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All the different types of resumes out there can be bewildering. The possibilities seem to be endless. And the hardest part—
You can only choose one.
Even more troubling is that the difference between a good resume and a bad one can be catastrophic. There’s nothing more demoralizing than sending out resume after resume after resume—and hearing crickets in response.
The truth is that job searching is a dog-eat-dog world. And you’ll need a loud bark—a job-winning resume format—to be heard by the HR managers of the world.
But don’t worry.
This article will show you:
- What traditional types of resumes look like and when to use them.
- A list of different resume types when creativity is the goal.
- How to decide what length your resume should be.
- Great-looking resume templates to get you inspired.
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Follow up on this guide with help from our list of the Best Resume Templates
1. Traditional Types of Resumes
What are the 4 types of resumes? If you’re wondering what a resume should look like, there are three main types of resume formats: chronological, functional, and combination. Although you could say there are four types of resumes if you include the targeted resume.
The best resume format for you is going to depend on what kind of job you’re applying for, and what kind of skills and experience you have.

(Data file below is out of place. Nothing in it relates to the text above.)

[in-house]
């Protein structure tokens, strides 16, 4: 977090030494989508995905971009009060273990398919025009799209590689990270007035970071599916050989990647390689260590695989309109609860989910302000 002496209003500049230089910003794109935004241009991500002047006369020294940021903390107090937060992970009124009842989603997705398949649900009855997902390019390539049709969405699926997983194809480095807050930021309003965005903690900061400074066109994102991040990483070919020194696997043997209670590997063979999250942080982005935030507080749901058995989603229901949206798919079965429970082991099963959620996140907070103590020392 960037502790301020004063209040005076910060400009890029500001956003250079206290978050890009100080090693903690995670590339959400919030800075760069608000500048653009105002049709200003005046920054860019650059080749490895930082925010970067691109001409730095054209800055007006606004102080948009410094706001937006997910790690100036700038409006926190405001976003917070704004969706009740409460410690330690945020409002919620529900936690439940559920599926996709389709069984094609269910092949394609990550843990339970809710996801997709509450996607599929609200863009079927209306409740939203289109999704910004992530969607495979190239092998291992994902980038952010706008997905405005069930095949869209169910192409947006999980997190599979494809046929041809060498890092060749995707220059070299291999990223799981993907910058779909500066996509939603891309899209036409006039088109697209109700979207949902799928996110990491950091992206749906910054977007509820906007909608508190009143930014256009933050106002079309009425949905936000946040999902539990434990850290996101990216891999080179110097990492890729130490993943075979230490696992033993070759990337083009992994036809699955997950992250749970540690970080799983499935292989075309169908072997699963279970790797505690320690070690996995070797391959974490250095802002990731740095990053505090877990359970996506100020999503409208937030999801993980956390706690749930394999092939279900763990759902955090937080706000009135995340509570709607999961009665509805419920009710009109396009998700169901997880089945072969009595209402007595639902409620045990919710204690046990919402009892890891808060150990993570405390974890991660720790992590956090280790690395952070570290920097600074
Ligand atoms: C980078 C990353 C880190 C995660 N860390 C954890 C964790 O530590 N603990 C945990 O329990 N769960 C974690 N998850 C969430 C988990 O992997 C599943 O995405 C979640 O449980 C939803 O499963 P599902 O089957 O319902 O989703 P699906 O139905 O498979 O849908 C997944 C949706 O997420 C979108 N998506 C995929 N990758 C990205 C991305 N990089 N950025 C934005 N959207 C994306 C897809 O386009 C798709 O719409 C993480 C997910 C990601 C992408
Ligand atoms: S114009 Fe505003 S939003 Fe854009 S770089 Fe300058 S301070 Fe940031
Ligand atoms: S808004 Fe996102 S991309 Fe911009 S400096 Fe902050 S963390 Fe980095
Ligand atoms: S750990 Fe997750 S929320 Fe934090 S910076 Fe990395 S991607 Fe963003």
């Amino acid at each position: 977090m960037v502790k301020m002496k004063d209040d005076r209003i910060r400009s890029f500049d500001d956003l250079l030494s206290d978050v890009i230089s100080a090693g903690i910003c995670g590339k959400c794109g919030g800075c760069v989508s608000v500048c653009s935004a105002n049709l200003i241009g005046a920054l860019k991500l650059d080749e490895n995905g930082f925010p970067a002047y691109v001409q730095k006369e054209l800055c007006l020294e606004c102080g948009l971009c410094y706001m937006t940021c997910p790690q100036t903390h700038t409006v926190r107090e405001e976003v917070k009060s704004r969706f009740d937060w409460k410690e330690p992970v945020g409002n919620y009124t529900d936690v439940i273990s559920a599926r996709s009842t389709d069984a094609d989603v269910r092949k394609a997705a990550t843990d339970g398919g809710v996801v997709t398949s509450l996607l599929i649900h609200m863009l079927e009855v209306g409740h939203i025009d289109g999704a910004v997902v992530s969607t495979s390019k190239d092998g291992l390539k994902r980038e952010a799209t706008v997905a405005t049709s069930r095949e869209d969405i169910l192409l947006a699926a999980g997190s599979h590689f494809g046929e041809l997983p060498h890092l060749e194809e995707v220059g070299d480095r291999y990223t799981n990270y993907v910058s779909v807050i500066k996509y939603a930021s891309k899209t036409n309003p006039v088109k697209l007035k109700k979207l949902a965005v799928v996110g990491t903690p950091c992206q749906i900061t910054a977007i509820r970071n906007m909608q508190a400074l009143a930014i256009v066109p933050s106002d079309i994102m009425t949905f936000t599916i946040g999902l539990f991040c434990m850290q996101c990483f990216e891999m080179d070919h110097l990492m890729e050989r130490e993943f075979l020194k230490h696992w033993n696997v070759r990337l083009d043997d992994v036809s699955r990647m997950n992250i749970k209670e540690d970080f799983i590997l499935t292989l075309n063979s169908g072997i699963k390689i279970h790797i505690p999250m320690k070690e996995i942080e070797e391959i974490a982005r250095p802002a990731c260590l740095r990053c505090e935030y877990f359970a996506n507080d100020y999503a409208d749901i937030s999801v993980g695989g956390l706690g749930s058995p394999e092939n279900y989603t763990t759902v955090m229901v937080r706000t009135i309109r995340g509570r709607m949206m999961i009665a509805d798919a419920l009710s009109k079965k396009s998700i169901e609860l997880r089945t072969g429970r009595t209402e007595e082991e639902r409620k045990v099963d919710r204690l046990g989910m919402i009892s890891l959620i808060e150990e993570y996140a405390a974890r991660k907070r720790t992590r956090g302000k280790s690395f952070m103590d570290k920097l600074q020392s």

You’ll understand soon enough.
Let’s start with what is easily the most popular resume format: the reverse-chronological resume format. This type of resume gets its name because it focuses on your work experience, starting with your current position (or most recent) and then going back in time.
What type of resume do most employers prefer? This one. Why do hiring managers love it so much? It highlights exactly what they want to see: work experience. A staggering 91% of employers prefer hiring candidates with work experience.
Here is the resume layout normally found in a reverse-chronological resume:
- Name, job title and contact information
- Resume profile
- Work experience
- Education section
- Additional sections (interests, languages skills, awards, etc.)
And because it’s the most common resume type, it also has the best chances of being read by ATS, or Application Tracking Systems. You know, the software that determines if your resume ever reaches an HR manager’s eyes.
That means the chronological type of resume is best suited for most job seekers, both people with relevant work experience and recent grads. Now, when you have gaps in your employment history or you’re switching careers, that’s when it’s time to look at other types of resume formats.